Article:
Inclusion of Children with Disabilities in Early Childhood Programs: US Policy Statements

A preschool age girl with a prosthetic leg is at a medical appointment. The child is meeting with her physical therapist. The child is sitting on the floor building with wooden toy blocks. The medical professional is sitting on the floor assisting the girl.

Posted in Development and Learning Disability Diversity, Equity, Inclusion Early Childhood Policy  |  Tagged ,

by Kristina Mish & Susu Zhao, April 15, 2018

When American society implements policies for inclusion of people with disabilities during early childhood, a tremendous growth will be seen in the social awareness and empathy of the next generation. Teachers and early intervention service providers should be aware of new policy because ultimately it is up to education providers to implement these policies in their classrooms and lay the groundwork for normalizing disability within their students’ everyday life. The Department of Health and Human Services and the Department of Education’s 2015 policy statement on the inclusion of children with disabilities in early childhood programs provides an overview, guidelines, and recommendations for such action.

The underlying reasons for inclusion are backed by scientific studies and legal foundations, as well as economic benefits to society. The Individuals with Disabilities Education Act (IDEA) requires equal opportunities for children with disabilities from birth to age 21. Part B of IDEA mandates special education services and related services for children with disabilities aged three to 21 delivered in the least restrictive environment (LRE). Part C of IDEA provides legal basis for early intervention services for all qualifying infants and toddlers in natural environments, such as the home and the community. The Americans with Disabilities Act (ADA) and Section 504 of the Rehabilitation Act of 1973 further prohibit discrimination due to disability. The Head Start Act and the Child Care and Development Block Grant Act also support inclusion opportunities for children with disabilities. These laws already dictate the requirements of schools to provide their students with disabilities with equal educational services in the least restrictive environment possible, and the 2015 policy statements reinforces and provides direction for schools to follow through with these services in early childhood programs.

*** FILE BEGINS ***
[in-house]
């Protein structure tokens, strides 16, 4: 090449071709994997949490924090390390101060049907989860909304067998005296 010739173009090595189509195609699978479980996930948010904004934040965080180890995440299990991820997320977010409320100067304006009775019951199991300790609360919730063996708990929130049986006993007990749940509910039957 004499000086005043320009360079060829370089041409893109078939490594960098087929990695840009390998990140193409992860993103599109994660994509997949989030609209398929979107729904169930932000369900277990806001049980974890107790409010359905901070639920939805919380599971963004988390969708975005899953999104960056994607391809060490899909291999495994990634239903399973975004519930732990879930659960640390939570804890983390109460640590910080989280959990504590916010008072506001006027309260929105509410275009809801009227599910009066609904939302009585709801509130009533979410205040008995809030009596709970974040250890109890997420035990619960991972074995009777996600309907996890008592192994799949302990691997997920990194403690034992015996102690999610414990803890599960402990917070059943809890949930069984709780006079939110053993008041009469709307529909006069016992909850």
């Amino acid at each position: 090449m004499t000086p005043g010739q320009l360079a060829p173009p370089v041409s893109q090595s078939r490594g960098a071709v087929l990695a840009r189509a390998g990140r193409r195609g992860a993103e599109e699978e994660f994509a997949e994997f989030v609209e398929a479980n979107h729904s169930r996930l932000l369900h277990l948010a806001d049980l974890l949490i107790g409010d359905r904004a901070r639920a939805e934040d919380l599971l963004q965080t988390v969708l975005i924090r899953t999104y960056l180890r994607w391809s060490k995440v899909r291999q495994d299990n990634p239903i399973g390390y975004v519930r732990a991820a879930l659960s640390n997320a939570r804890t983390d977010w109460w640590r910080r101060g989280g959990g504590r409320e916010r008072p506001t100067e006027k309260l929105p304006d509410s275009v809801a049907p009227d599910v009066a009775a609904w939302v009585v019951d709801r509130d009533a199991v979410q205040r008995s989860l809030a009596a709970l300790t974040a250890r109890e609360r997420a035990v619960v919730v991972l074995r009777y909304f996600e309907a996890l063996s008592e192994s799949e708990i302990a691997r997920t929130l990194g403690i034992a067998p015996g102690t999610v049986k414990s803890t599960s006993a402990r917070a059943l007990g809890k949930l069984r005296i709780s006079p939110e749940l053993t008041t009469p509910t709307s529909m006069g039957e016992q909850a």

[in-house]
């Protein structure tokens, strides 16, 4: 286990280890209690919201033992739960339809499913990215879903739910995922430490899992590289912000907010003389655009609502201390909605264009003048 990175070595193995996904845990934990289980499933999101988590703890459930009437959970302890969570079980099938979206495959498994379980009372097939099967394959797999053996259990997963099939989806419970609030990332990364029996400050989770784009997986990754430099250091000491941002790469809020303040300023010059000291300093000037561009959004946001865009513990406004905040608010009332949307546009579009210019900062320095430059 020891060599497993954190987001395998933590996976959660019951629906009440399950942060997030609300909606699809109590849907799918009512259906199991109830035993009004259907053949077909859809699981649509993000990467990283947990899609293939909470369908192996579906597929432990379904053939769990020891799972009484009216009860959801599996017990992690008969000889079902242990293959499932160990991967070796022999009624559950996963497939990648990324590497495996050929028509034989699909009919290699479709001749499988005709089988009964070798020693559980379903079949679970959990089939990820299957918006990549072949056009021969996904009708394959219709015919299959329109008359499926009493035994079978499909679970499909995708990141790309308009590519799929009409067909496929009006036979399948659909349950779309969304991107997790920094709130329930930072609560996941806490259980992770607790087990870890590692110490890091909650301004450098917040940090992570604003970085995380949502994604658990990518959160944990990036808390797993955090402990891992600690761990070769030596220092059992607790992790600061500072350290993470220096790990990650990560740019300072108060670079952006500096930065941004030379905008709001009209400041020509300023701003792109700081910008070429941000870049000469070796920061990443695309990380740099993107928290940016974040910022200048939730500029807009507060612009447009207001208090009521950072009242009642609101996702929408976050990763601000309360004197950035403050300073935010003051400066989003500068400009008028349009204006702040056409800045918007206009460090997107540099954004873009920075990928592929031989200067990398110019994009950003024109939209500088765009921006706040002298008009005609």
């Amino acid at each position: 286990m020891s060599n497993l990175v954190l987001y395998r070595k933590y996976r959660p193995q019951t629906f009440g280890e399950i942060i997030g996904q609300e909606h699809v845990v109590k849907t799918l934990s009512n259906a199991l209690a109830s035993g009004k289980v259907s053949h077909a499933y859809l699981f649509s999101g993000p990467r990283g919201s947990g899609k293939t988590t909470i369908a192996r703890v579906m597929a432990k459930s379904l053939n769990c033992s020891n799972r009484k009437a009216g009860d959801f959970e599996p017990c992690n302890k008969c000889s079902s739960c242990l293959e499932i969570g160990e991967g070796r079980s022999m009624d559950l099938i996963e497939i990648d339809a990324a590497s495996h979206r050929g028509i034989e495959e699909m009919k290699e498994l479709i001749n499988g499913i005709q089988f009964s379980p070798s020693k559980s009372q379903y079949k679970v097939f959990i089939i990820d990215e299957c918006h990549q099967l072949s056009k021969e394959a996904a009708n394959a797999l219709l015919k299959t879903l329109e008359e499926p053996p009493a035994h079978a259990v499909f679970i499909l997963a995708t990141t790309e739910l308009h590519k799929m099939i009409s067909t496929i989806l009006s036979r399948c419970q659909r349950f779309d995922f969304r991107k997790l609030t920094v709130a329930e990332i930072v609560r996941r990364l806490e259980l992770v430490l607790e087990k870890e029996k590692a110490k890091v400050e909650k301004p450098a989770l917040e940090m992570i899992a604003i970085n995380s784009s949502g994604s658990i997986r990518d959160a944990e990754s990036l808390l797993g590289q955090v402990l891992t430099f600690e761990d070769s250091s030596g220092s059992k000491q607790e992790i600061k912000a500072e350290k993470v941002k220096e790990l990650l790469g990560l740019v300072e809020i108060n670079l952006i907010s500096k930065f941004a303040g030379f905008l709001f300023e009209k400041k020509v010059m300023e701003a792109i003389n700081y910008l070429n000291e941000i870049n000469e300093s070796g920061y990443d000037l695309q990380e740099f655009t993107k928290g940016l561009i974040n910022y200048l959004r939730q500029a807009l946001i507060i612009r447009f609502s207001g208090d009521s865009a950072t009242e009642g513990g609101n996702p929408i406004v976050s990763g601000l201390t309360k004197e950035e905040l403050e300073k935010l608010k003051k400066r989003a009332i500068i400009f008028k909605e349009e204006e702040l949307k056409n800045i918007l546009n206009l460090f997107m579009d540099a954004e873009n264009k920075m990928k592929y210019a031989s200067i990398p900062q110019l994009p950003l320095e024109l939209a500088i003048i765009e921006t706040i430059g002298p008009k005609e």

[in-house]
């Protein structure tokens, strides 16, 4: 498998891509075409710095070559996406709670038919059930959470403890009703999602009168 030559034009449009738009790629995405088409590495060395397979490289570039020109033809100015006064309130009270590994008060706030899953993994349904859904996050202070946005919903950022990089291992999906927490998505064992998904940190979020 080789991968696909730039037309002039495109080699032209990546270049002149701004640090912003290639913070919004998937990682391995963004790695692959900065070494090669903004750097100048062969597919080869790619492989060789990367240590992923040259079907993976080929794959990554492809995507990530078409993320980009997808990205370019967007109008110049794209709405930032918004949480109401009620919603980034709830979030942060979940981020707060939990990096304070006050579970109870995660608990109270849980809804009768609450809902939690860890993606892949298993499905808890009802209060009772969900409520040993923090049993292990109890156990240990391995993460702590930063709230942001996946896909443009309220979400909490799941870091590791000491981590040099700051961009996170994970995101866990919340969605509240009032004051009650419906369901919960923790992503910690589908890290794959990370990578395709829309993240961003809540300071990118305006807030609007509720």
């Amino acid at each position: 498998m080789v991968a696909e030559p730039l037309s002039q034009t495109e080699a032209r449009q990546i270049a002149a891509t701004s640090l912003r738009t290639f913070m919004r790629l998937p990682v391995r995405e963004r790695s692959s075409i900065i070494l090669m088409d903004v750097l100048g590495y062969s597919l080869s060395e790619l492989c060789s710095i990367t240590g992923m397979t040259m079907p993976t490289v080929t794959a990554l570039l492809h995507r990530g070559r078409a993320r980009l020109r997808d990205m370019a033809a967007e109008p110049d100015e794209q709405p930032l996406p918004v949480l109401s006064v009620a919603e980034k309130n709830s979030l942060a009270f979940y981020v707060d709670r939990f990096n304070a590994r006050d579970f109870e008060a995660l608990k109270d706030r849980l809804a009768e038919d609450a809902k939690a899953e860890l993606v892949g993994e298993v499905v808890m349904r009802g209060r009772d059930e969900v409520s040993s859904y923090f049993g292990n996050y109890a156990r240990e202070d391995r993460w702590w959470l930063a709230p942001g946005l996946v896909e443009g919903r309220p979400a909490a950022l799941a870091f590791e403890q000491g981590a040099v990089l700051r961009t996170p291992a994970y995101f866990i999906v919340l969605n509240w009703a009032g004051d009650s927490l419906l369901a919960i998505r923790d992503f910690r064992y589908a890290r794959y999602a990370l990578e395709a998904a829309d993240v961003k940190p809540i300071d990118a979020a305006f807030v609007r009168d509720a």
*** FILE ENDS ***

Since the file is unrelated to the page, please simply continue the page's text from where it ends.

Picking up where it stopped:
In addition to the scientific and legal foundations for inclusion, the economic benefits to society are significant. Teachers and early intervention service providers also play an integral role in ensuring this aspect of inclusion. Studies conducted on children with disabilities have shown that when children are included from an early stage of development, their social-emotional skills, developmental abilities, and academic prowess are positively impacted. Inclusion of children with disabilities starting from early childhood has been shown to correlate with a greater likelihood of adult employment and higher salaries, a significant return for an early investment in these children. By investing in services and trainings, the government can ensure better outcomes for children with disabilities through inclusion with their peers in educational and community environments. Many lawmakers fear the large up-front costs of programs, but in the long run the government will be saving money in sectors such as unemployment, Medicare, Medicaid, and Social Security. The impact of programs that support children with disabilities will last over time which is what makes them so valuable.